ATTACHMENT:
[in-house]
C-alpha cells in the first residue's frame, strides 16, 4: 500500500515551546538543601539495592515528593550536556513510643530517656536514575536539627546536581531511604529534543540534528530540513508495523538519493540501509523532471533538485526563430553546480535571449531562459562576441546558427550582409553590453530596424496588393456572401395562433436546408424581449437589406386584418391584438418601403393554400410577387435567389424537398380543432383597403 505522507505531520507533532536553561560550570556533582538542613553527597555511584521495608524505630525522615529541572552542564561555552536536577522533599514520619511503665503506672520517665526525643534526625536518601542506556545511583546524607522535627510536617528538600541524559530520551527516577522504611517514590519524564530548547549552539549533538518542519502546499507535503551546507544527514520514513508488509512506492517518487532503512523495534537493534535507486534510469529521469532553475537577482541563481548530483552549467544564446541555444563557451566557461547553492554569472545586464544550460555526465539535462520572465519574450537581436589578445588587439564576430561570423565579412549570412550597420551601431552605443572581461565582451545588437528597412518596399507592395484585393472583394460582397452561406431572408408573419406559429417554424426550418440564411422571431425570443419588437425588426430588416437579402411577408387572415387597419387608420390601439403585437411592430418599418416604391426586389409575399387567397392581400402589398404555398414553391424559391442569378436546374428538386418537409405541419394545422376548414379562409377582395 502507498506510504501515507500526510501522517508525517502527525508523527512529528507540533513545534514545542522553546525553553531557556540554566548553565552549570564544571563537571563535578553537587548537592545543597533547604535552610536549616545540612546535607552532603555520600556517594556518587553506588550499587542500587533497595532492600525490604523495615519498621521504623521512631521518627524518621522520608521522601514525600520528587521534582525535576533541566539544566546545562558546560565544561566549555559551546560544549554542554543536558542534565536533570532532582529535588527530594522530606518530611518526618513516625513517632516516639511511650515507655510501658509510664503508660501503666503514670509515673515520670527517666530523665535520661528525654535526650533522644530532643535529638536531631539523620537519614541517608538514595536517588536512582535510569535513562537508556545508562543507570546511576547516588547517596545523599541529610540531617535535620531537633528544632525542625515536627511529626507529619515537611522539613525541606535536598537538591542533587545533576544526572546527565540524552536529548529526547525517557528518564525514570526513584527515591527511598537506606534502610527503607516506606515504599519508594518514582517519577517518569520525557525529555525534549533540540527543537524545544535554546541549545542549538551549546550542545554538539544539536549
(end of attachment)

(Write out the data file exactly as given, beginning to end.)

[in-house]
C-alpha cells in the first residue's frame, strides 16, 4: 500500500515551546538543601539495592515528593550536556513510643530517656536514575536539627546536581531511604529534543540534528530540513508495523538519493540501509523532471533538485526563430553546480535571449531562459562576441546558427550582409553590453530596424496588393456572401395562433436546408424581449437589406386584418391584438418601403393554400410577387435567389424537398380543432383597403 505522507505531520507533532536553561560550570556533582538542613553527597555511584521495608524505630525522615529541572552542564561555552536536577522533599514520619511503665503506672520517665526525643534526625536518601542506556545511583546524607522535627510536617528538600541524559530520551527516577522504611517514590519524564530548547549552539549533538518542519502546499507535503551546507544527514520514513508488509512506492517518487532503512523495534537493534535507486534510469529521469532553475537577482541563481548530483552549467544564446541555444563557451566557461547553492554569472545586464544550460555526465539535462520572465519574450537581436589578445588587439564576430561570423565579412549570412550597420551601431552605443572581461565582451545588437528597412518596399507592395484585393472583394460582397452561406431572408408573419406559429417554424426550418440564411422571431425570443419588437425588426430588416437579402411577408387572415387597419387608420390601439403585437411592430418599418416604391426586389409575399387567397392581400402589398404555398414553391424559391442569378436546374428538386418537409405541419394545422376548414379562409377582395 502507498506510504501515507500526510501522517508525517502527525508523527512529528507540533513545534514545542522553546525553553531557556540554566548553565552549570564544571563537571563535578553537587548537592545543597533547604535552610536549616545540612546535607552532603555520600556517594556518587553506588550499587542500587533497595532492600525490604523495615519498621521504623521512631521518627524518621522520608521522601514525600520528587521534582525535576533541566539544566546545562558546560565544561566549555559551546560544549554542554543536558542534565536533570532532582529535588527530594522530606518530611518526618513516625513517632516516639511511650515507655510501658509510664503508660501503666503514670509515673515520670527517666530523665535520661528525654535526650533522644530532643535529638536531631539523620537519614541517608538514595536517588536512582535510569535513562537508556545508562543507570546511576547516588547517596545523599541529610540531617535535620531537633528544632525542625515536627511529626507529619515537611522539613525541606535536598537538591542533587545533576544526572546527565540524552536529548529526547525517557528518564525514570526513584527515591527511598537506606534502610527503607516506606515504599519508594518514582517519577517518569520525557525529555525534549533540540527543537524545544535554546541549545542549538551549546550542545554538539544539536549